1. PhysComp & ICM Finals: Assistive AR for the visually impaired.

    For our Physical Computing final, my project partner Sajan and I decided to work on an assistive project for the visually impaired. Although we had many ideas, we realised that we really had no idea what the particular challenges and needs were that a blind person faced on a daily basis. We then set up a meeting with Walei, a young man who had gone blind much later in life. Meeting Walei put paid to a lot of our preconceptions and ideas. When we asked him to talk to us about his day to day experiences and his opinions on what could be ameliorated, his answers gave us wonderful insight into the unique ways in which he compensated for his lack of sight, including learning his way around New york by memorising it.

    After talking to Walei and to Steven Landau, whose company creates aids for the blind, we decided to work on a device which would allow them to recognise the poeple in front of them or who are addressing them.

    Using AR markers to act as name tags, we thought of using mobile phone cameras that would recognise the AR tags on the person in front of them and give them information back about the person via audio (using the phone itself). The tag could contain information such as the person’s name, profession and any other info that could be useful in helping the visually impaired person to understand the person in frot of the better.

    My partner was also interested in working on a motorised Braille device, that would move to represent the person’s name in Braille as soon as the AR marker was read. He set out to work on this.

    Having never worked with Android before, I asked for help and used the resources on the internet to figure out a way to program the phone to playback audio files and also to do image tracking. In time, and with plenty of help from Craig, I was able to program the phone to play back audio files. We also found an openGL library for the android that allowed us to do marker tracking. The phone’s camera recognised the marker and a 3D rectangle popped up.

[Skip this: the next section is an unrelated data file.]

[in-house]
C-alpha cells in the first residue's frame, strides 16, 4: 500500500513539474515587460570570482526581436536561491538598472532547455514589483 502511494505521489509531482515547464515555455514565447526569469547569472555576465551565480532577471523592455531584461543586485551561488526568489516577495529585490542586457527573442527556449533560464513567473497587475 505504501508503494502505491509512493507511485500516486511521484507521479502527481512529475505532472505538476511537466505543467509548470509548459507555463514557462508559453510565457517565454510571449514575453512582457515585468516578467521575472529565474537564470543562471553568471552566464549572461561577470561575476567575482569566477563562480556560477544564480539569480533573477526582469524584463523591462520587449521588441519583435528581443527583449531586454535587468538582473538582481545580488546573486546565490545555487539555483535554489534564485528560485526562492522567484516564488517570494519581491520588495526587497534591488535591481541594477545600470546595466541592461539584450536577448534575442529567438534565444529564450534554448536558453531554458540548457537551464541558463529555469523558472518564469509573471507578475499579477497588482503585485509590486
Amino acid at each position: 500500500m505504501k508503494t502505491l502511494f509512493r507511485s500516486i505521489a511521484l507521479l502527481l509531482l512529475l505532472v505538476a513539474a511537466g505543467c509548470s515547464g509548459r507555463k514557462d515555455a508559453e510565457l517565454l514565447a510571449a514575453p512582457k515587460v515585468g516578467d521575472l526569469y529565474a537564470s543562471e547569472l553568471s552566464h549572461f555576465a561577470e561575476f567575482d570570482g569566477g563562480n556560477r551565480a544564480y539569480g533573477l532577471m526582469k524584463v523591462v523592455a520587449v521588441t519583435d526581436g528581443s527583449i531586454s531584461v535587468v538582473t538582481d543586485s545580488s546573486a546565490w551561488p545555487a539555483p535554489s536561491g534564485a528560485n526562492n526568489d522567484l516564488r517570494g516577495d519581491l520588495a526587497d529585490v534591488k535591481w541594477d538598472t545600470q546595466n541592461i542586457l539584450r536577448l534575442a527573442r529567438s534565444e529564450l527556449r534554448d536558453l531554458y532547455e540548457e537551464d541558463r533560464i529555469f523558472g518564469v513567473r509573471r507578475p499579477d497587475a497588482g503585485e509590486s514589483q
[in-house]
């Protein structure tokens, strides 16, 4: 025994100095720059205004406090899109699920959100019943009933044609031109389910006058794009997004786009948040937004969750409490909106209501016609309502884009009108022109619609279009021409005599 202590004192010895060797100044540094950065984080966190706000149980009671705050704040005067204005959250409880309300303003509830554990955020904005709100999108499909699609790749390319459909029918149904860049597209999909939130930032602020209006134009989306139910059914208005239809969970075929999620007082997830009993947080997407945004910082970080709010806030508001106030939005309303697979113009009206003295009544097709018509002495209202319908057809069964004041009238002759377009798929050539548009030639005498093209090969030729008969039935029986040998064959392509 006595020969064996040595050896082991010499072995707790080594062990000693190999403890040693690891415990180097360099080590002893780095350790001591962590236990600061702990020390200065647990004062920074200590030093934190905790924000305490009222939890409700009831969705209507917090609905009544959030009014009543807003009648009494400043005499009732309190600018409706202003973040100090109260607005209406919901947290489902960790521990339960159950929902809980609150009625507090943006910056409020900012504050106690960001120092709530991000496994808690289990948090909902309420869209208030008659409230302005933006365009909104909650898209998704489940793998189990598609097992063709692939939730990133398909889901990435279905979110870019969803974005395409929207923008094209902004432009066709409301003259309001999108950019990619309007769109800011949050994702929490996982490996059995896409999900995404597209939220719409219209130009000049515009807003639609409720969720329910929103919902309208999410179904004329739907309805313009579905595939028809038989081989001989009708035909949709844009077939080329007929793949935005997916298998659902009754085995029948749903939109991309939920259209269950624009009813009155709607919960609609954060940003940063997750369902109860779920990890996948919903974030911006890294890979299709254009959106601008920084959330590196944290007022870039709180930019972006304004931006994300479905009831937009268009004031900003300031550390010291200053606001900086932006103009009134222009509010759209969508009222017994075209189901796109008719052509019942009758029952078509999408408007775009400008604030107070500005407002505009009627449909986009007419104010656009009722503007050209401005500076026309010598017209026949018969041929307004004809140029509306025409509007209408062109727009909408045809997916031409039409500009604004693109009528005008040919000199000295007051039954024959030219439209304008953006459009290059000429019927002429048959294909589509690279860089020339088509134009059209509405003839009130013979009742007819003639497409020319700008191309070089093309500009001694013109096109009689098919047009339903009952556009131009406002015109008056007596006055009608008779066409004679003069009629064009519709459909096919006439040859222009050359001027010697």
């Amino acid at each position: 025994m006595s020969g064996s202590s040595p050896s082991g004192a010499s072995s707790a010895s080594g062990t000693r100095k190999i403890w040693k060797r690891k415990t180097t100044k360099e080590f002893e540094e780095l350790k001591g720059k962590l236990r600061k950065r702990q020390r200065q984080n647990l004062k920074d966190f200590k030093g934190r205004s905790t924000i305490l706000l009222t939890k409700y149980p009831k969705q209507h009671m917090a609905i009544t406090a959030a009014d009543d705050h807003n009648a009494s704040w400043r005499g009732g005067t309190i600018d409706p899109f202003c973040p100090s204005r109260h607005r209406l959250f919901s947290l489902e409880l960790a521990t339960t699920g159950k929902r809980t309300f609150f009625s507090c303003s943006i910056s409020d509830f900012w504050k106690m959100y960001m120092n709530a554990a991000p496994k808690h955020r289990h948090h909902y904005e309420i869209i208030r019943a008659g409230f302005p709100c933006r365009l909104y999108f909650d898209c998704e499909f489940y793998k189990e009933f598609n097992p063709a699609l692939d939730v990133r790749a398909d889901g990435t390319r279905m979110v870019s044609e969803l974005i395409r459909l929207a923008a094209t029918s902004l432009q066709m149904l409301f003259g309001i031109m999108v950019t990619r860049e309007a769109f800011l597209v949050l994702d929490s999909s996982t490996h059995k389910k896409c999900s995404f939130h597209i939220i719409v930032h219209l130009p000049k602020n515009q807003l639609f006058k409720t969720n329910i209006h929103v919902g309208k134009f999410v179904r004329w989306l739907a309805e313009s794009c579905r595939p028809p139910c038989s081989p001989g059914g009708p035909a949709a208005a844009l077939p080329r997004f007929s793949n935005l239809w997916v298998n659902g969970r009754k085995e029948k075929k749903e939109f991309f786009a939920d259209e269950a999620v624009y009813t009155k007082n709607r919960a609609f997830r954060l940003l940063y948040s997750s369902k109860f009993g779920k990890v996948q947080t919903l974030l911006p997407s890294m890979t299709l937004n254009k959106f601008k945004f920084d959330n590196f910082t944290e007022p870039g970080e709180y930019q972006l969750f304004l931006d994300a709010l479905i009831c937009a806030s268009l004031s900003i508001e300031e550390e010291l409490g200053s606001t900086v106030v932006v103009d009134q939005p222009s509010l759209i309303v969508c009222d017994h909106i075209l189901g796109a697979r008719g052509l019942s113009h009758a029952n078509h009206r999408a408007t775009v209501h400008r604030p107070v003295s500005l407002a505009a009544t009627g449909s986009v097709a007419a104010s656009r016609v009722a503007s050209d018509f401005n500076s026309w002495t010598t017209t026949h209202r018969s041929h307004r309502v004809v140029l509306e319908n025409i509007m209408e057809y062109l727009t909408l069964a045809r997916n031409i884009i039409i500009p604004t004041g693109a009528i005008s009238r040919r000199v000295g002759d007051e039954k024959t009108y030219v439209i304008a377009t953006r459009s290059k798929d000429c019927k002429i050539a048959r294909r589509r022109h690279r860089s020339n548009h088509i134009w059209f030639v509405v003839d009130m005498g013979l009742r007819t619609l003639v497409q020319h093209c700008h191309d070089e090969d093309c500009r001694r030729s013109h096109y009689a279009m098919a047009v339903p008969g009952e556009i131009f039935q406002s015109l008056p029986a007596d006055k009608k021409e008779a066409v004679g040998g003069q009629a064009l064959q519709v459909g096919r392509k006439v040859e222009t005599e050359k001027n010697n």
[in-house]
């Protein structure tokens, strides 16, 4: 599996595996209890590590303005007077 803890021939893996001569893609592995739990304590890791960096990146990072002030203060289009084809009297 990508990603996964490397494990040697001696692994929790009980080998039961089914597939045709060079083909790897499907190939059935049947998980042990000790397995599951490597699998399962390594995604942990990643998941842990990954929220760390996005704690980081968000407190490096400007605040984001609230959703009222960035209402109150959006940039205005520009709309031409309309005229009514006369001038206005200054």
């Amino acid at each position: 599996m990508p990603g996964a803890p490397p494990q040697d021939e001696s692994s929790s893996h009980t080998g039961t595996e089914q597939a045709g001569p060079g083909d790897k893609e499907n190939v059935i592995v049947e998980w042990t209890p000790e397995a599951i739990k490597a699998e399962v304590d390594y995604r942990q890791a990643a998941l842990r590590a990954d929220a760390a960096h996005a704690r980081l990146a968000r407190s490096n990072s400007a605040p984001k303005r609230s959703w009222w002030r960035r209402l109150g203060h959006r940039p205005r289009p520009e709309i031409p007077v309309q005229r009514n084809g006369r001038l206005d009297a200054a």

From here, we thought it would be simple enough to change the code to make the audio files play instead of having the shape appear on recognition of the marker. However, it seems it is not quite that simple. While I can get the recorded MP3 files to upload and play separately on the phone and and also have the camera recognise the marker and give back an image, I ran into trouble with merging the two. In order to solve this I need to get deeper into the Android programming, which is where the problem lies. That is Step 2. Once that is done, technically at least, the phone will be able to read different AR markers and give audio feedback about the person wearing the specific AR tag.

    I am continuing to work on the Android to get it to the point where the phone can read the markers and playback the relevant MP3 files. The concept works via Processing, where the recognition of a markers plays back the audio but without mobility, this application would be futile, so the most important step is to get it to work on Android.

    This project has been the hardest and most frustrating one for both Sajan and I, but it’s also been the one we’ve gotten the most out of. Sajan struggled with the mechanics of making the motorised Braille work (more about this on his blog - http://itp.nyu.edu/~sr1971/myBlog/?cat=13). In the process, he learned a lot about different materials and their possibilities and limitations. I struggled with my lack of knowledge with the Android, but it also gave me the opportunity to start learning Android programming and get to know the most widely used mobile platform in the world. A lot of it seemed familiar because both Android and Processing have Java in common. However there are features peculiar to Android programming that I’ll be able to understand only by completely learning it. It was incredibly exciting though to be able to program something and upload it to the phone, only to see it as a feature on the phone! I can safely say I’m addicted :)

  2. Physical Computing assignment-Week 4 : Stupid Pet Trick


  3. Phys.Comp: Stupid Pet Trick-GSR Sensors